Take Mozart, for example. Now there was no such thing as a waltz in Mozart's time, but the seeds were there from which the waltz was going to spring. These seeds came in two varieties: one, the rustic peasant dances variously known as German dances, country-dances, or Lndler—that's a marvelous word, Lndler, meaning from the land, or of this earth, or countryside. Rustic. The Lndler still lives on in those hip-slapping numbers that Tyroleans and Bavarians still perform with such glee in quaint movies and restaurants: (I'm sure you've all seen them) hup-tsa-tsa, hup-tsa-tsa. At any rate, you can't fail to notice that they are in three-quarter time.

Now, the other variety is the exact opposite of this: The elegant, aristocratic court dance known as the minuet. One, two , three, one, two, three. No hup-tsa-tsa here. How very courtly. Now Mozart availed himself of this minuet form to a large degree, but (being a good Austrian countryman as well) he made equal use of the old rustic Lndler. So, first we're going to play you a Mozart Lndler and then a Mozart minuet, so that you can hear the difference. This Lndler we are going to play is Mozart's most famous one, with a particularly charming middle section that features sleigh-bells, suggesting a winter scene in the country, sleigh ride and all. Here it is.

[ORCH: MOZART: German Dance K. 605 #3]


Okay, that is one side of Mozart in three-quarter time, the lusty, earthy Mozart we know so well from his private letters. But Mozart was also elegance itself, a natural product of the sophisticated and gracefully mannered court life of his time. And this grace is reflected in all his music, especially in his minuets. It had become the custom in Mozart's time to include a minuet in every symphony, just before the last movement. This minuet had to be in a definite form: A simple three-part structure in which the first part and third part were identical. And the middle section is known as the Trio, because originally, in the old minuets, it used to be played by three solo instruments, a trio. That's no longer true, but the name "Trio" has stuck, designating the middle section of a minuet, or a march, or a polka, or whatever. So the whole thing is in a very clear A-B-A form, which you may now easily follow as we play you the graceful Minuet movement from Mozart's Jupiter Symphony.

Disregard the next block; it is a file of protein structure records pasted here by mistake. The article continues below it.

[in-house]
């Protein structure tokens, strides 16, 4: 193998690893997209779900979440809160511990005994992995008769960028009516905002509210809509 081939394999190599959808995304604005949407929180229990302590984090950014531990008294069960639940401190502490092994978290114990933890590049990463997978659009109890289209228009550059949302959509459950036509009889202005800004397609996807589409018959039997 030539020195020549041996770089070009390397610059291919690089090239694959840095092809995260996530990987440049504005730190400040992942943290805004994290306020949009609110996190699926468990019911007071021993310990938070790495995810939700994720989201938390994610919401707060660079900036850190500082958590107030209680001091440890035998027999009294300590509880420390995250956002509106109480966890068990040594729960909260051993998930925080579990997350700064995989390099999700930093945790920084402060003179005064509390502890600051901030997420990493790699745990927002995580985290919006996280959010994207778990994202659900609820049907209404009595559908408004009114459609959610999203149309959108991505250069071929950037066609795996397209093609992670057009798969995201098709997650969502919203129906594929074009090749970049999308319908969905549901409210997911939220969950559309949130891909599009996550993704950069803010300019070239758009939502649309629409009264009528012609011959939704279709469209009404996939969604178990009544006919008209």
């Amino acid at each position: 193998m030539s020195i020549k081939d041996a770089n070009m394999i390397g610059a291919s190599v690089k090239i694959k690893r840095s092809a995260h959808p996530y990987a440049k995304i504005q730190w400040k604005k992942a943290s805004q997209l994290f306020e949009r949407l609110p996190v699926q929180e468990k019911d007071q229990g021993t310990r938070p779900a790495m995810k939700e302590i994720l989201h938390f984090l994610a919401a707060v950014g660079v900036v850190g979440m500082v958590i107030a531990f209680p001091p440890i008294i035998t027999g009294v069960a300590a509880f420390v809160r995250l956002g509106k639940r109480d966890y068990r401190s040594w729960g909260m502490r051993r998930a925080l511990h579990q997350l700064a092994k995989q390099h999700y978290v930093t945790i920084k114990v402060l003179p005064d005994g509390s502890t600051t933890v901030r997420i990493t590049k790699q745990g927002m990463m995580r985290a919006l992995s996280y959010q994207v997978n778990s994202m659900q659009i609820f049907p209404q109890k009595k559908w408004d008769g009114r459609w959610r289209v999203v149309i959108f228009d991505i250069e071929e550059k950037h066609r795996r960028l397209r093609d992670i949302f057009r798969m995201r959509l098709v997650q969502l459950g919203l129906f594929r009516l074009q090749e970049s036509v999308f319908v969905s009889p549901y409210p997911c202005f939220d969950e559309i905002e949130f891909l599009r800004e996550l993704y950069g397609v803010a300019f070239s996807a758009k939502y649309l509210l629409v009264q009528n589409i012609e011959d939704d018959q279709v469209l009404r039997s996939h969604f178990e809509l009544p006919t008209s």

[ORCH: MOZART: JUPITER SYMPHONY Minuet]


There's quite a bit of difference between those two Minuet dances, isn't there. Well, there you have a picture of the state of three-quarter time back in 1788 in Vienna. But it didn't stay that way for long: For example, Haydn, in his symphonies mixed together the two styles of minuet and Lndler, winding up with something more hearty and robust, yet still a symphonic minuet, a movement of a symphony. But greater, even wilder changes were in store for this Drei-viertel movement. Because along came Beethoven, the mighty adventurer, inventor, enlarger, changer of all things. And in his masterly hands the minuet becomes almost unrecognizable because it was fantastically speeded up to a point where it can no longer even be called a minuet, but instead a scherzo, which as you know is the Italian word for joke. So, what used to be the lilting minuet 1-2-3, 1-2-3 had now become the 1-2-3, 1-2-3 in wild tempo of the scherzo. Now we're going to play for you one of Beethoven's most brilliant scherzos, the one from his Seventh Symphony. I think you'll find it hard to believe that this gutsy, racy music had its origins in the old mincing dainty minuet.

[ORCH: BEETHOVEN: 7th SYMPHONY SCHERZO (3rd Movt)]